Tracking Water Usage-Siying Chen

Part 1-a:

The water supply chain usually starts at the water source. For my hometown Guangzhou, China, water usually comes from the West River and the East River. The city’s water supply companies then filter and sanitize the water. After water being treated in the water supply companies, it is transported to households and to our taps, but unlike U.S., tap water in China is not drinkable. Before we consume water, we boil it first or use water filter. According to the official report in 2013, Guangzhou’s water usage is over 350 liters per person per day, which is the top in the country. Wastewater produced from households then goes to the closest wastewater treatment plant, where wastewater get treated. A portion of treated wastewater is recycled and used in agricultural and industrial use, and the rest goes back to the downstream and eventually to the south China sea.

Part 1-b:

my water usage for 2/9

Chen's daily water use

Part 1-c:

Since I only have 2 gallons of water, I would restrict water use in cooking, drinking and basic cleaning, assuming there’s no other water resource. My priority water use would be drinking water, because I need to drink water to survive, and the second would be cooking water and the last would be cleaning. I would try to consume as little water as I can, and for basic cleaning, I would try to limit the time and amount I use, and if possible, I would recycle the water. To make an assumption, I would use approximately 1.2 gallons of water for consumption, and 0.5 gallon of water for cleaning, and I can still recycle the water after cleaning, in this scenario, the experiment would work. comparing to part 1-b of my usual daily water use, using only 2 gallons a day seems like impossible, and it also makes me realize that how much water I use, or waste in my daily life. Geography has a great impact on water supply, as we can see from the experiment, 2 gallons of water per day maybe is what people in Africa have, and there’s even no guarantee of clean water source. But here in U.S. we don’t need to worry about clean water and water supply, and we always think we have a lot for us to consume.

Syed Amirul – Water Tracking & Usage

1a-My hometown of Seremban, Negeri Sembilan which is located south east of Peninsula Malaysia is managed by Negeri Sembilan Water Company (SAINS). Their main source of water comes from a large, unnamed water catchment area in Pantai District, just half-hour off the state’s capital. The watershed is feed from rain water and rivers from surrounding hills. These water are then channeled through aqueducts to Ngoi Ngoi and Terip River Water Treatment Facilities where there’s dams to control and contain the treatment process. From there, treated water are distributed to 350,000 households through storage tanks. Each districts have around 10-25 of these tanks and sum up to 100 tanks for the whole city. They also utilizes high-powered water pumps to to help with the distributions where gravitational system doesn’t work in certain areas. Finally, households such as my family are provided with clean, quality water via an underground main line that the city and municipal bodies had provided us with. The website of SAINS was pretty simple but I got some of the insights from Google Maps and connect the searches intuitively.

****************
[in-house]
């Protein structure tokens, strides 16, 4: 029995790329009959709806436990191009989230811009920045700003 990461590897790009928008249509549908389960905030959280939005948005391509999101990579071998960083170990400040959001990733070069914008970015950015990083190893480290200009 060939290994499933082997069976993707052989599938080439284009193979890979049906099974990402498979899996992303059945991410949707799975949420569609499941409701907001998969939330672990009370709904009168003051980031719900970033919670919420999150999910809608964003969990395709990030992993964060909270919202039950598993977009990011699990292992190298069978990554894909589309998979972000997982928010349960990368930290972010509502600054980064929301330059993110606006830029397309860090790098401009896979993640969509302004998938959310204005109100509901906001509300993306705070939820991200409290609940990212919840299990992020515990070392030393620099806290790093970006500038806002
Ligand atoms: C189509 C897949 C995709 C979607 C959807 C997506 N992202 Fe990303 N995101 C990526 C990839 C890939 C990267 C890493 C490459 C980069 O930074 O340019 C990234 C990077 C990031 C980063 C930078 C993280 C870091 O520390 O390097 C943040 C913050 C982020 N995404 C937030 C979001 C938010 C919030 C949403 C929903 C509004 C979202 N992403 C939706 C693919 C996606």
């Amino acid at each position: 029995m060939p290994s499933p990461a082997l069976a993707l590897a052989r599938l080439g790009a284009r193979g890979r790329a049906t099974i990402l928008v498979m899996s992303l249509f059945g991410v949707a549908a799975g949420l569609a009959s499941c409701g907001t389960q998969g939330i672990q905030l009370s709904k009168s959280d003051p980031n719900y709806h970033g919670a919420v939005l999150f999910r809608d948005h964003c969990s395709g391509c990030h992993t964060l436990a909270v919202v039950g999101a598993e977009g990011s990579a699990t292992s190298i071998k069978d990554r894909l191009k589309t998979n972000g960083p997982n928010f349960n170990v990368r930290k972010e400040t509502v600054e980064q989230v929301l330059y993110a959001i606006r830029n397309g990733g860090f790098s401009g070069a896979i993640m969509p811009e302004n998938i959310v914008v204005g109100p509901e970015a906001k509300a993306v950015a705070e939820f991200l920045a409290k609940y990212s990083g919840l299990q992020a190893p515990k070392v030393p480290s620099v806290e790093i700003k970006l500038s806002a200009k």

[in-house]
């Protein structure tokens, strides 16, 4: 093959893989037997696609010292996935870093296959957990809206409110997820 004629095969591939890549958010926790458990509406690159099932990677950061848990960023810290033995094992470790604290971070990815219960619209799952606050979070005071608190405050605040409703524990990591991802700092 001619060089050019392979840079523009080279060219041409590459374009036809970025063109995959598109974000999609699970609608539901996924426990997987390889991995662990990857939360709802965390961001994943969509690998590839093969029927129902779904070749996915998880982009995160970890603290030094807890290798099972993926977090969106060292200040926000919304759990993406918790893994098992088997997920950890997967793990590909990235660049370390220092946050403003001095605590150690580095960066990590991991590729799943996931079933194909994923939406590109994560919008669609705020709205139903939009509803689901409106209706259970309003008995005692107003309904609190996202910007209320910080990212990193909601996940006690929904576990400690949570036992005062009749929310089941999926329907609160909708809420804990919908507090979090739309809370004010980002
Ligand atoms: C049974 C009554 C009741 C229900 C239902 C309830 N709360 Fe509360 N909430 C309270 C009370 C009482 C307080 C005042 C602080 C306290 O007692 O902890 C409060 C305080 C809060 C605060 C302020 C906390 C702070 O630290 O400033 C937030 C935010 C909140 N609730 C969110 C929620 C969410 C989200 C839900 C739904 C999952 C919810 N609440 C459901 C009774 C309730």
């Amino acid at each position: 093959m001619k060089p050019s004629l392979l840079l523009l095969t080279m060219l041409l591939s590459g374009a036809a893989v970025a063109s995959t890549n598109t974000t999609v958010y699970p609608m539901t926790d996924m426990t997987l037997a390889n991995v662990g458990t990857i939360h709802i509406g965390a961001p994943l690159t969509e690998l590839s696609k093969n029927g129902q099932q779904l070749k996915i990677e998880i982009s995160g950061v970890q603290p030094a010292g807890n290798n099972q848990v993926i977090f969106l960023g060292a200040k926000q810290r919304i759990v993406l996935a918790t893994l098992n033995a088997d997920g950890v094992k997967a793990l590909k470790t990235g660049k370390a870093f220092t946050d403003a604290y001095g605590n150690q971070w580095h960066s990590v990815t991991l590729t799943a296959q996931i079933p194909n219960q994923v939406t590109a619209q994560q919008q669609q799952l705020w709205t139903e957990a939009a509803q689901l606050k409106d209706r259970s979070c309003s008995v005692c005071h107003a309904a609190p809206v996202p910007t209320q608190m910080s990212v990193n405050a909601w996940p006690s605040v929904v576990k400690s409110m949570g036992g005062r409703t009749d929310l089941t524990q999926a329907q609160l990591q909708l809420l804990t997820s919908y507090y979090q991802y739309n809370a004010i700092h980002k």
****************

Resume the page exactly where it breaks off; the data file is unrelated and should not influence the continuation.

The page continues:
1b- For this activity I chose a Monday because that’s my busiest day and calculated an estimate for my water usage for the whole day. Here is my estimation table:

Activity Number of Times Water Used
Shower 15 minutes 30 gallons
Tooth brushing 2 2.5 gallons
Toilet Flush 3 15 gallons
Drinking 5 3 gallons
Cooking 2 3 gallons
Laundry 1 30 gallons
Dishwasher 1 6 gallons
Hand washing 5 5 gallons
  Total 94.5 gallons

1c- The next day I got myself 2 gallons of bottled water for the experiment. First thing in the morning, I took a glass of water for tooth brushing and I skipped shower so I still have plenty of water left. Halfway through the day I have emptied a gallon from going to the toilet and drinking alone. I tried cooking foods that doesn’t require much water but still that and washing the dishes took up a lot of my remaining water. By around 8 p.m., I’ve finished all of 2 gallons of my water. Most of my usage are for drinking and personal hygiene. During the experiment when I had to control every single usage of water, I start to think about the times when I didn’t have to think and realized how much water I’ve wasted before. From the experience, I know take extra attention to reducing my usage by turning off the faucet while brushing my teeth or in between rinsing my dishes. Even though I did not succeed to last a whole day with only two gallons of water, I know have a deeper appreciation towards water, which I have taken for granted my whole life.